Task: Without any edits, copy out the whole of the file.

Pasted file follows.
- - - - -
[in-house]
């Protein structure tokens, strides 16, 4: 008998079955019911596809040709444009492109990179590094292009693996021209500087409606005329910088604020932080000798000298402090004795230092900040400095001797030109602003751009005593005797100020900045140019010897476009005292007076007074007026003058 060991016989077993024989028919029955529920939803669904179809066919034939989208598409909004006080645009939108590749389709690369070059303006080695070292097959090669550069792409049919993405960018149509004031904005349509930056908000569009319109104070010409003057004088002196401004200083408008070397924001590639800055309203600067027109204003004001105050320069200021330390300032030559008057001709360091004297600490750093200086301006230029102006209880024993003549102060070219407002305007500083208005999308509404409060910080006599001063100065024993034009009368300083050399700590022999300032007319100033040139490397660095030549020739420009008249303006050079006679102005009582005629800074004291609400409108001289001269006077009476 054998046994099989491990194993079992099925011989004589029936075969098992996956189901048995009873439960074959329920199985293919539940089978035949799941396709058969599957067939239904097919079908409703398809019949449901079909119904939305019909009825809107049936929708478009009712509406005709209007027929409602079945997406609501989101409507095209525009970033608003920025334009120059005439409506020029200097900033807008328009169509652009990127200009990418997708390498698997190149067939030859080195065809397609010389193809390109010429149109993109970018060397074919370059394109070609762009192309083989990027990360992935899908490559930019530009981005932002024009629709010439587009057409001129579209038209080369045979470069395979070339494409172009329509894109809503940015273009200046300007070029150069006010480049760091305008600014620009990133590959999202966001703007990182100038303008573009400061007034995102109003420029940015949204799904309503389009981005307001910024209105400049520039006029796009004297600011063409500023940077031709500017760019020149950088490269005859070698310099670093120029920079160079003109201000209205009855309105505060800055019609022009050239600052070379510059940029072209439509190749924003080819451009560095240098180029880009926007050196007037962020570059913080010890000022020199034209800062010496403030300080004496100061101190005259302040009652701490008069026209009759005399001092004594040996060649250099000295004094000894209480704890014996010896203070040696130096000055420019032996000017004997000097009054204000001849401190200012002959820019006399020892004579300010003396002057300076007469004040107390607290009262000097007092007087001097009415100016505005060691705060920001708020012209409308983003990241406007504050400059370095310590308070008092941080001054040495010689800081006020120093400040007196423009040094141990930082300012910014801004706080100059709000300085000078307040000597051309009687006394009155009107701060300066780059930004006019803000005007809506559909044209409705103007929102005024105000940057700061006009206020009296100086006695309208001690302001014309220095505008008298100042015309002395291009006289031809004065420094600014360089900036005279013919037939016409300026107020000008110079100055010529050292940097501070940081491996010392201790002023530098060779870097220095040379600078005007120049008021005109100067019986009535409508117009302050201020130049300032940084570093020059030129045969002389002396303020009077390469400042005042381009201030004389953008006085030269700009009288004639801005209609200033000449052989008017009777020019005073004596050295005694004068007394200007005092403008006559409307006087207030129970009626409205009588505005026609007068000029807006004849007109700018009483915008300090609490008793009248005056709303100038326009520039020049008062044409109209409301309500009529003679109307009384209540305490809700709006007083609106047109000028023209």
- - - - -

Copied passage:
[in-house]
């Protein structure tokens, strides 16, 4: 008998079955019911596809040709444009492109990179590094292009693996021209500087409606005329910088604020932080000798000298402090004795230092900040400095001797030109602003751009005593005797100020900045140019010897476009005292007076007074007026003058 060991016989077993024989028919029955529920939803669904179809066919034939989208598409909004006080645009939108590749389709690369070059303006080695070292097959090669550069792409049919993405960018149509004031904005349509930056908000569009319109104070010409003057004088002196401004200083408008070397924001590639800055309203600067027109204003004001105050320069200021330390300032030559008057001709360091004297600490750093200086301006230029102006209880024993003549102060070219407002305007500083208005999308509404409060910080006599001063100065024993034009009368300083050399700590022999300032007319100033040139490397660095030549020739420009008249303006050079006679102005009582005629800074004291609400409108001289001269006077009476 054998046994099989491990194993079992099925011989004589029936075969098992996956189901048995009873439960074959329920199985293919539940089978035949799941396709058969599957067939239904097919079908409703398809019949449901079909119904939305019909009825809107049936929708478009009712509406005709209007027929409602079945997406609501989101409507095209525009970033608003920025334009120059005439409506020029200097900033807008328009169509652009990127200009990418997708390498698997190149067939030859080195065809397609010389193809390109010429149109993109970018060397074919370059394109070609762009192309083989990027990360992935899908490559930019530009981005932002024009629709010439587009057409001129579209038209080369045979470069395979070339494409172009329509894109809503940015273009200046300007070029150069006010480049760091305008600014620009990133590959999202966001703007990182100038303008573009400061007034995102109003420029940015949204799904309503389009981005307001910024209105400049520039006029796009004297600011063409500023940077031709500017760019020149950088490269005859070698310099670093120029920079160079003109201000209205009855309105505060800055019609022009050239600052070379510059940029072209439509190749924003080819451009560095240098180029880009926007050196007037962020570059913080010890000022020199034209800062010496403030300080004496100061101190005259302040009652701490008069026209009759005399001092004594040996060649250099000295004094000894209480704890014996010896203070040696130096000055420019032996000017004997000097009054204000001849401190200012002959820019006399020892004579300010003396002057300076007469004040107390607290009262000097007092007087001097009415100016505005060691705060920001708020012209409308983003990241406007504050400059370095310590308070008092941080001054040495010689800081006020120093400040007196423009040094141990930082300012910014801004706080100059709000300085000078307040000597051309009687006394009155009107701060300066780059930004006019803000005007809506559909044209409705103007929102005024105000940057700061006009206020009296100086006695309208001690302001014309220095505008008298100042015309002395291009006289031809004065420094600014360089900036005279013919037939016409300026107020000008110079100055010529050292940097501070940081491996010392201790002023530098060779870097220095040379600078005007120049008021005109100067019986009535409508117009302050201020130049300032940084570093020059030129045969002389002396303020009077390469400042005042381009201030004389953008006085030269700009009288004639801005209609200033000449052989008017009777020019005073004596050295005694004068007394200007005092403008006559409307006087207030129970009626409205009588505005026609007068000029807006004849007109700018009483915008300090609490008793009248005056709303100038326009520039020049008062044409109209409301309500009529003679109307009384209540305490809700709006007083609106047109000028023209």